Tuesday, January 17, 2017

The charter school con

There are multiple reasons people have gotten on board with "school reform" over the years. Most of them are bad. For many it is an end run around integration. For others it is an ideological experiment with "market princilples." For others, still, it is a desire to use public institutions as a vehicle for promoting and enforcing  their religious practices.   For Donald Trump's incoming Secretary of Education Betsy DeVos it is a little bit of all three.
DeVos is married to Amway scion Dick DeVos (whose father, Richard DeVos, is worth more than $5 billion, according to Forbes) and is seen as a controversial choice due to her track record of supporting vouchers for private, religious schools; right-wing Christian groups like the Foundation for Traditional Values, which has pushed to soften the separation of church and state; and organizations like Michigan's Mackinac Center for Public Policy, which has championed the privatization of the education system.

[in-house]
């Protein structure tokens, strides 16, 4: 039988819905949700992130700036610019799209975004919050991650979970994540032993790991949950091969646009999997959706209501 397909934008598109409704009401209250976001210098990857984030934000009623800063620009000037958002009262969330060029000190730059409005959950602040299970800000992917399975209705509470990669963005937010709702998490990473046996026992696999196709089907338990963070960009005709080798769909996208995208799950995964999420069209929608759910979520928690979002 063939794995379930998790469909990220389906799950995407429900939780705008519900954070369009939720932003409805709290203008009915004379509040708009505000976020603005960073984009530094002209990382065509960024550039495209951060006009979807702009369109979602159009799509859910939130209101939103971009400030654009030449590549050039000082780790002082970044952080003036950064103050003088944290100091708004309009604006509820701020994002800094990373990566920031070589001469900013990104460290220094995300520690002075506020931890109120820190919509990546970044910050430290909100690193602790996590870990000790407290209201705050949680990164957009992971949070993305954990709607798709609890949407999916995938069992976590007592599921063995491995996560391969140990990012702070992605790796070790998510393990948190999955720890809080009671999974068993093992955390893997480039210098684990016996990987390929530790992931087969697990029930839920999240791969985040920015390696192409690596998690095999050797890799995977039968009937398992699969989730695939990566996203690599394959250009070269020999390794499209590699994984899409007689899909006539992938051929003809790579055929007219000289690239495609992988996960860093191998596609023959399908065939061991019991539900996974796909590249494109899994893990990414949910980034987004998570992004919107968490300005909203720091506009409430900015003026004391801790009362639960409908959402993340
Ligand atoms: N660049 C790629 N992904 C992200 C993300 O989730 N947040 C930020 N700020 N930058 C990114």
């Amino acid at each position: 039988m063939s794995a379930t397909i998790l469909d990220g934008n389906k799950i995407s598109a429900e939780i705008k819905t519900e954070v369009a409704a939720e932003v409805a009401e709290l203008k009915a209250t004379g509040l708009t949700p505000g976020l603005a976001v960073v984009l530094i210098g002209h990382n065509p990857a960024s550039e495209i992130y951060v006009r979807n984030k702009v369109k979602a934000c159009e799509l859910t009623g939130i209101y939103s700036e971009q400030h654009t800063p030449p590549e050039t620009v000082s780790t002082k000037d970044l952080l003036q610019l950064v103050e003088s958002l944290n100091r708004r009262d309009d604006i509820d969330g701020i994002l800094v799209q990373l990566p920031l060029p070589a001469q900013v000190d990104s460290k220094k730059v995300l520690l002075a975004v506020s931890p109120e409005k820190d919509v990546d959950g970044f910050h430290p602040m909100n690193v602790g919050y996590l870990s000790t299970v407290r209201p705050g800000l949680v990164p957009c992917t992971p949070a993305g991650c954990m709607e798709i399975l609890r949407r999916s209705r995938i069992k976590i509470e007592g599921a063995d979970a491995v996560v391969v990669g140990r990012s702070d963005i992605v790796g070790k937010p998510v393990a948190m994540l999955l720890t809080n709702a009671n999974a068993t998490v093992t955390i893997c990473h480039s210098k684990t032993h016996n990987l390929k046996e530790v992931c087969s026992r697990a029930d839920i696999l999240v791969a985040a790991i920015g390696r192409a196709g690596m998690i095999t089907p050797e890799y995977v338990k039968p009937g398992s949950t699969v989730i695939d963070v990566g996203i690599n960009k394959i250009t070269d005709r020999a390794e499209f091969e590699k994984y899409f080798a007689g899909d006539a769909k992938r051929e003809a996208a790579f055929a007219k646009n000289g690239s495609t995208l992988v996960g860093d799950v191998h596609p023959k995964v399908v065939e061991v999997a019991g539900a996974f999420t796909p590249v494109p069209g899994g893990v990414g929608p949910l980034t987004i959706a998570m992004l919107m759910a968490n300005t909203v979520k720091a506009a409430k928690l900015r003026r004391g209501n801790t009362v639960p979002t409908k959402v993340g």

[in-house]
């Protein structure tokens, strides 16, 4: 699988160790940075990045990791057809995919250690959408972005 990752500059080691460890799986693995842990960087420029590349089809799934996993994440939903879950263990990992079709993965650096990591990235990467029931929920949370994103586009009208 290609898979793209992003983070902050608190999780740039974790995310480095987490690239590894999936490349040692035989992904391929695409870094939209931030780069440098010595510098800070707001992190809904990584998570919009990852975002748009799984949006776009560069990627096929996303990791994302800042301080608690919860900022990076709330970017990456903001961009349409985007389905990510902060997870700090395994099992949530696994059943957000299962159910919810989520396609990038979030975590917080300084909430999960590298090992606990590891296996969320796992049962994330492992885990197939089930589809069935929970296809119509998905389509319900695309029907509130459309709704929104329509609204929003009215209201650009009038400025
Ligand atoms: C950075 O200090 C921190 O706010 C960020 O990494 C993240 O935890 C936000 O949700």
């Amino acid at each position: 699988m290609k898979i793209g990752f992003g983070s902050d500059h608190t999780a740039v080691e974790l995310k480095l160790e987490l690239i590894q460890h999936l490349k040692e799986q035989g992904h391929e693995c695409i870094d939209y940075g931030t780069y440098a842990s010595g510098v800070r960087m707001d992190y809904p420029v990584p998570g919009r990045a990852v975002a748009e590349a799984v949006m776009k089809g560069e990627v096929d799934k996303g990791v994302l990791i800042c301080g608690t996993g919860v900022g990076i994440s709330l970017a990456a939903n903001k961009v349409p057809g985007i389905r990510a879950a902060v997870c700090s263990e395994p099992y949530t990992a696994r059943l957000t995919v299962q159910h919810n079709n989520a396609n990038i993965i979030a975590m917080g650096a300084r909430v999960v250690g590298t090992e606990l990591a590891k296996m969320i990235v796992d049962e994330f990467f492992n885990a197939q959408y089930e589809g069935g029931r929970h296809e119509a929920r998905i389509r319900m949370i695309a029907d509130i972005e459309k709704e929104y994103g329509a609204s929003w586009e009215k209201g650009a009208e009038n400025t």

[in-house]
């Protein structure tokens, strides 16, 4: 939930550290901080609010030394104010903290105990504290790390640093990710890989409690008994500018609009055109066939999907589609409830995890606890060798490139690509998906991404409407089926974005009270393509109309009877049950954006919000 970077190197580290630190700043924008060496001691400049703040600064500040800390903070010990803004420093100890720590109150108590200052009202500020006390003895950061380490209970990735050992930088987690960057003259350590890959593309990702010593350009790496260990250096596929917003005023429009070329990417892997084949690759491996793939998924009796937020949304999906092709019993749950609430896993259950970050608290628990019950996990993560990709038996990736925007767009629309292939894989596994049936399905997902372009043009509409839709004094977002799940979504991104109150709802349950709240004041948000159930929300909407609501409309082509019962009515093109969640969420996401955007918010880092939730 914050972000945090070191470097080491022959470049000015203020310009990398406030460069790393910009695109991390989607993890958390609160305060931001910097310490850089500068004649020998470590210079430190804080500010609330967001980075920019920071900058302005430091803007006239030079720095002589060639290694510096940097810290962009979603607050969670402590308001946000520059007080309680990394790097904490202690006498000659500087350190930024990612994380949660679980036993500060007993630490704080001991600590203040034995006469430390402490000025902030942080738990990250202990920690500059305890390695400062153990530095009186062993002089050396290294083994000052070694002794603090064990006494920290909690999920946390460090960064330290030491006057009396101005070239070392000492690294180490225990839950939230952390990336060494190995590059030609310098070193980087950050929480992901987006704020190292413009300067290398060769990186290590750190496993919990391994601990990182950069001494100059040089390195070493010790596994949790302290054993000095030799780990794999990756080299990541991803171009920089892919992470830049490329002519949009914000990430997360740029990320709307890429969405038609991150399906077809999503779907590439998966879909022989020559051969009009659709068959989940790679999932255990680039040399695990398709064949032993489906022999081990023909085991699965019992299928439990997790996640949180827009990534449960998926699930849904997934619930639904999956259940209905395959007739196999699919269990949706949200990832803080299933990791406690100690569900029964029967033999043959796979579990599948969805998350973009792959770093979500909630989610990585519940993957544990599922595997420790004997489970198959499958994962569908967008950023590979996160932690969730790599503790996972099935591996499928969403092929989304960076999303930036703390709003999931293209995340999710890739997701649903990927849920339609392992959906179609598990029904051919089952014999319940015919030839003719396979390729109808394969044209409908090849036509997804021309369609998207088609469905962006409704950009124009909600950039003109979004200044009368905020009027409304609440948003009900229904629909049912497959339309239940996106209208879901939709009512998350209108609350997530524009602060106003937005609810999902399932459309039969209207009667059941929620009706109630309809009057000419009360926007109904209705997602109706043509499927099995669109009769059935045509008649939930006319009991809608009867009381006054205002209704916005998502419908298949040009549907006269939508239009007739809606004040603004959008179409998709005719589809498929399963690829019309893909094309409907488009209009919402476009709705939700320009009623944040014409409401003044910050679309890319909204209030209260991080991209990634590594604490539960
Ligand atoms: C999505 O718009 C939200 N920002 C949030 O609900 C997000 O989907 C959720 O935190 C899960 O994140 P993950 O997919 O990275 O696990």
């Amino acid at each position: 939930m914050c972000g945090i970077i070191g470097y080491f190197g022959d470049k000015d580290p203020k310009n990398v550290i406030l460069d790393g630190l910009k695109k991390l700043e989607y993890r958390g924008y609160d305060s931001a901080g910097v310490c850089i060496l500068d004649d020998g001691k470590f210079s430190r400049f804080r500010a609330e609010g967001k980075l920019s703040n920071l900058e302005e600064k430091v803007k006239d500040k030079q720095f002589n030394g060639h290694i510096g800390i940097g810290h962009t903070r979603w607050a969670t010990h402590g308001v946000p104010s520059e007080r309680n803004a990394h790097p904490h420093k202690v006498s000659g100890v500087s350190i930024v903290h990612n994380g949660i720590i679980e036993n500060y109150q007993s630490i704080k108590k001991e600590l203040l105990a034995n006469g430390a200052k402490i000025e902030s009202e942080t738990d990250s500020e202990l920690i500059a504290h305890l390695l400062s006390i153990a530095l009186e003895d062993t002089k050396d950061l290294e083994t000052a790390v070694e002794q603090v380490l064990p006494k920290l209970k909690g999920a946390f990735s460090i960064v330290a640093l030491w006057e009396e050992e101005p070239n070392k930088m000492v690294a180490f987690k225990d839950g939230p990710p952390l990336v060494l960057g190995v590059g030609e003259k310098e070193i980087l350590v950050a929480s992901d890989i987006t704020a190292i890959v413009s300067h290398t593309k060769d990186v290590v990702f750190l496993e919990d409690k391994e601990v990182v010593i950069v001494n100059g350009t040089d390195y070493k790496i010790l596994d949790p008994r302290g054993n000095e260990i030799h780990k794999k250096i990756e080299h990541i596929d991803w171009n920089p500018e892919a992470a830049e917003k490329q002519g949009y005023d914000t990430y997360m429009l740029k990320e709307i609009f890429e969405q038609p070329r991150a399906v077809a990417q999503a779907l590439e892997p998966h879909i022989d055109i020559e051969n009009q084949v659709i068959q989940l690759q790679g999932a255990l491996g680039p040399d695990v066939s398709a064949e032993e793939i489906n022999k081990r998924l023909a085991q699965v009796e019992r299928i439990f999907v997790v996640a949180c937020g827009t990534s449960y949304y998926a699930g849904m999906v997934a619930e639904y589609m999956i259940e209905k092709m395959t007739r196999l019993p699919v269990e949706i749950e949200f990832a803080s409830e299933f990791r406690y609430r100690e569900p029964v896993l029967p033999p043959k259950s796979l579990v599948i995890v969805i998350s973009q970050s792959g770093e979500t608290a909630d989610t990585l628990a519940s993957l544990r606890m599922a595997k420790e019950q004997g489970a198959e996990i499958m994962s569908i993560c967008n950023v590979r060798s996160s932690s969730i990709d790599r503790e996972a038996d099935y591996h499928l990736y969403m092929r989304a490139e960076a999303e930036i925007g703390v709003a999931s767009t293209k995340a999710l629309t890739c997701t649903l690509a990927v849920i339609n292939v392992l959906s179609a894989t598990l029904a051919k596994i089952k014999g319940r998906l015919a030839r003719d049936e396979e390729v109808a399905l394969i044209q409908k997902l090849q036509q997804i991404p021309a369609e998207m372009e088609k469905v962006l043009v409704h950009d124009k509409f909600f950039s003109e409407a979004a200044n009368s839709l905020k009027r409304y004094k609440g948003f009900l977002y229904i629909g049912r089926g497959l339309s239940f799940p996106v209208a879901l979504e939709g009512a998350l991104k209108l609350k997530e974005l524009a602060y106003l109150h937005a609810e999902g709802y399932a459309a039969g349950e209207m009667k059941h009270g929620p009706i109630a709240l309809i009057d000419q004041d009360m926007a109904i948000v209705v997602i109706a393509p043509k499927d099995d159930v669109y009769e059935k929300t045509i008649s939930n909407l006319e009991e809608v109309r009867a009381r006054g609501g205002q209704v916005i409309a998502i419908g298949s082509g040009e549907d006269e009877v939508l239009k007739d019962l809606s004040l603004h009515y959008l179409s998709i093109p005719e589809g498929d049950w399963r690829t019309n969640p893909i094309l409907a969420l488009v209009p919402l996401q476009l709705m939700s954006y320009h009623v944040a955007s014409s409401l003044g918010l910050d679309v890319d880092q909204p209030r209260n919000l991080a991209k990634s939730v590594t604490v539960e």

This week, Bobby Jindal praised Trump's choice of DeVos  calling her, "the breath of fresh air we needed."

Beyond the larger politics of it, the internal impetus behind the charter movement is economic.  Its implementation has meant a direct transfer of income away from teachers and toward administrators.
That's according to a report the Education Research Alliance for New Orleans released Tuesday (Jan. 17) that's sure to make waves.

New Orleans public schools now spend $1,358 more per student than a 17-district comparison group. But they spend $706 per student less on instruction, including teacher salaries and benefits

There are more administrators, and they typically earn higher salaries than they would have without the reforms," authors Christian Buerger and Doug Harris write.
New Orleanians apprehensive about the coming vicissitudes of Trump's America at least have the advantage of familiarity as they are already living a lot of it.

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